According to one comprehensive study by Sprout Social, here’s what you need to know about posting on Twitter (all times are in CST):

  • The best day to post new content is Friday, with the ideal time being between 9 and 10 a.m.
  • During the rest of the week, you’re best off posting between 10 a.m. and 12 p.m.
  • Sunday is the worst overall day to post.

We’d suggest checking out the full report, as there are also handy breakdowns for the best times to post based on your specific industry. Of course, conducting your own research is also smart. It’s a good idea to try posting on Twitter at various times, and tracking the retweets you see. Then, you can focus your future efforts on the times that return the best results.

  1. Add Relevant Hashtags to Your Tweets

While hashtags are now used across many social media platforms, they’re perhaps most strongly associated with Twitter. Still, some businesses are hesitant to use them, or doubtful of their benefits.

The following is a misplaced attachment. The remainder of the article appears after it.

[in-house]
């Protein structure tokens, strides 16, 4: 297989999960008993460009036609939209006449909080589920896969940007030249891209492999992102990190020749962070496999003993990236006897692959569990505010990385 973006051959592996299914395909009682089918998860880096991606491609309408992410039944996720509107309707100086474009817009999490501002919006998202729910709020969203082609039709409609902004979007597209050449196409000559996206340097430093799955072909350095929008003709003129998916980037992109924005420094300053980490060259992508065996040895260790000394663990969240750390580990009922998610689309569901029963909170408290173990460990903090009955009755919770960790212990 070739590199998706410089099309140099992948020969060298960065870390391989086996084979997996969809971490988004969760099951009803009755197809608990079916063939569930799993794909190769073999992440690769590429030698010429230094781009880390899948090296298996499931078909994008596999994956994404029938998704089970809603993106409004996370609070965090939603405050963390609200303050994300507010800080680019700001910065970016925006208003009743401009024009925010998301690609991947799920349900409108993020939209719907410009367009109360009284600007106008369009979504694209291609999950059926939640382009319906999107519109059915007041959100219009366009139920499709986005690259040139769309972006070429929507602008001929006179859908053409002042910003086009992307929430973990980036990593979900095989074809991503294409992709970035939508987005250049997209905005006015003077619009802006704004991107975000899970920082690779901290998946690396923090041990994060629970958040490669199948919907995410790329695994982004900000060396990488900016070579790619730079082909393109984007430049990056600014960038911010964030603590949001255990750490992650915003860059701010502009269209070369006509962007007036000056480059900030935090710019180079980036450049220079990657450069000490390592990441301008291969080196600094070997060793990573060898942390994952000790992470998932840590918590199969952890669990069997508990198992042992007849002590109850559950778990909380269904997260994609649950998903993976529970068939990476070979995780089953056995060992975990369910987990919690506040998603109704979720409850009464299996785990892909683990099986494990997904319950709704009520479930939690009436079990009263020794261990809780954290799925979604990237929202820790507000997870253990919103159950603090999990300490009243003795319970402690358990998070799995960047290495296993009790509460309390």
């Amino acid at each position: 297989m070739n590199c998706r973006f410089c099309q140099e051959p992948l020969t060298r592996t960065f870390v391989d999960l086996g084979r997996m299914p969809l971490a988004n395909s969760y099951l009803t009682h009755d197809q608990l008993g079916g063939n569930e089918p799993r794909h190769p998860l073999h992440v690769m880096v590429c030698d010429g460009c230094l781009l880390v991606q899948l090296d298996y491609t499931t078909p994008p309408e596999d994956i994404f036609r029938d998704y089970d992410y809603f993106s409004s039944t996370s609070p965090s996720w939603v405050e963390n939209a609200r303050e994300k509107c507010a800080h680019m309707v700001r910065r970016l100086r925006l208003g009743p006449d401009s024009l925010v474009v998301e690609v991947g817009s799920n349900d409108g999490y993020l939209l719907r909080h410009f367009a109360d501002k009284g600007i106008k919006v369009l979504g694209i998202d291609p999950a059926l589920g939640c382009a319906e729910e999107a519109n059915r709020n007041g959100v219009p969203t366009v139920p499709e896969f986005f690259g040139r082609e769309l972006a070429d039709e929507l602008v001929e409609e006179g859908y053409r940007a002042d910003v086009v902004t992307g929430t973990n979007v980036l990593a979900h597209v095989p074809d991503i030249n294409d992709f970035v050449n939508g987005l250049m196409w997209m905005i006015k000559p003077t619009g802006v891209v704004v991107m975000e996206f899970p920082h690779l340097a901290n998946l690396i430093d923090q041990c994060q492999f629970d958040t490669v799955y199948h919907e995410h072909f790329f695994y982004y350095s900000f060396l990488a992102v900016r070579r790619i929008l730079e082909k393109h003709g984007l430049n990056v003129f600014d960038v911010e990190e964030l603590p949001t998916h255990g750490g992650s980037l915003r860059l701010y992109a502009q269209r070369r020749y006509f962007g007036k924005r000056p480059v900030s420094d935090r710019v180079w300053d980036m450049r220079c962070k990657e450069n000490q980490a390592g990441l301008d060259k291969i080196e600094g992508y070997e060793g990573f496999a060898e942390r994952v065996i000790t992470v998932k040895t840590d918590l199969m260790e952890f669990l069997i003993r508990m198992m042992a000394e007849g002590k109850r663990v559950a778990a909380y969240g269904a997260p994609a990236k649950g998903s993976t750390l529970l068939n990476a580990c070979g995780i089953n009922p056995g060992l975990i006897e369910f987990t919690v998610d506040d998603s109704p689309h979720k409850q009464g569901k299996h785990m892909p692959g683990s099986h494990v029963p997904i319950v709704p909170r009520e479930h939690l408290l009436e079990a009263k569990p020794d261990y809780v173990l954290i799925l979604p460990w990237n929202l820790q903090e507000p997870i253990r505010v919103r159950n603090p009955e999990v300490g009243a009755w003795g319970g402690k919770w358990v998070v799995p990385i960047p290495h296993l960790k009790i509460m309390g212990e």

As it turns out, hashtags play an important role on the platform. Most importantly, they help users locate your content. Using relevant hashtags in your posts means people searching for content on the topic in question are more likely to see yours, whether or not they’re currently followers. What’s more, posts with hashtags are retweeted 33% more often than posts without them.

If you’re looking to use hashtags as a way to increase your retweets, here are some things to keep in mind:

  • Use hashtags that are directly relevant to your content – people won’t be happy (and won’t want to share your tweets) if your posts turn up in searches for unrelated topics.